simple is beautiful
New York Daily Photo: Disruption
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Friday, 4 January 2008


One of the biggest frustrations of daily commuters or frequent users of the New York Subway System is what feels like the constant disruption in services. Skipping stops, delays, rerouting, stalled trains and variations. Unlike other cities, New Yorkers really depend on the transit system. For most, there is no other transportation option - few New Yorkers own a car and travel by car during the business day (with parking costs) is really not feasible.
I had the opportunity to ask the question "Why?" to two acquaintances - one working for the MTA, and the other a retired engineer who had been in management. What I was told makes sense, albeit not satisfying to those who bear the brunt of disruption. Here's what they said. The primary problem is that the NYC transit system, unlike others, runs 24/7. Hence, repairs and maintenance must be made while the system is operating, not to mention in narrow, tight confined spaces. There is no parallel system which can be used during repairs. Add to this that 1) The system is extremely old and everything about it is antiquated. 2) It is one of the largest systems in the world with hundreds of miles of track. 3) It is one of the most heavily used systems in the world with over 5 million passengers on a work day. 4) Most subway lines are operating at or near maximum capacity. 5) During various periods (1970s-80s), when the city was less prosperous, the system was seriously neglected - so now we have to play catchup. 6) It is a public entity with all the bureaucratic inefficiency and inertia. There is a tendency to do things the same old way.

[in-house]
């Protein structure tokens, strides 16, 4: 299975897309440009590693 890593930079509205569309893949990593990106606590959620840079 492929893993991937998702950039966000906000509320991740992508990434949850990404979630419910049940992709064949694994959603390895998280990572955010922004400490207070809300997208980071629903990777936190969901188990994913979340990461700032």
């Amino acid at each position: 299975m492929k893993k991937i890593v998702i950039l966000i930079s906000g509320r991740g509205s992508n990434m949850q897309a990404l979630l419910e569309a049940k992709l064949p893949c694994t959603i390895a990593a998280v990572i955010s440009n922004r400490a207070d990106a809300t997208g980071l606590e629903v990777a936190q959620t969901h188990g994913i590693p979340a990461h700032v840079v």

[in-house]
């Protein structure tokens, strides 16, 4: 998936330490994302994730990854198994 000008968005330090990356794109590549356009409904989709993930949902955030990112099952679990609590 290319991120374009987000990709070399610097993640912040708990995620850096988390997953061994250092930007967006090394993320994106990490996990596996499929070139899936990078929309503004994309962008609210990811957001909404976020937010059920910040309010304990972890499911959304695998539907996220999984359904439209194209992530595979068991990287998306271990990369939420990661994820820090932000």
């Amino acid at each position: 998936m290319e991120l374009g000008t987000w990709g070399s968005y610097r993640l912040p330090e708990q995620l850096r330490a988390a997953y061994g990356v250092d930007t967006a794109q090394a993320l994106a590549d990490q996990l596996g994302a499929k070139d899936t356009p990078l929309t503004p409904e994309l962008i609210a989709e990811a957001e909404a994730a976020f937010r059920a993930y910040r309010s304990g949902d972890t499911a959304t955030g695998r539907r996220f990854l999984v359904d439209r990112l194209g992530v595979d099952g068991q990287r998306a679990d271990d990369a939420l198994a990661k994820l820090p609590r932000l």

With such a massive around-the-clock system, every effort at overhaul or service becomes a big ordeal. My bet (not my wish) is that disruption is here to stay ...

Photo note: I took this photo at the 7th Avenue stop on the F line in Brooklyn. I thought it would show evidence that work really is being done. I imagine, however, that it could be a decoy, driven and parked throughout the system to make it appear that work is being done :)


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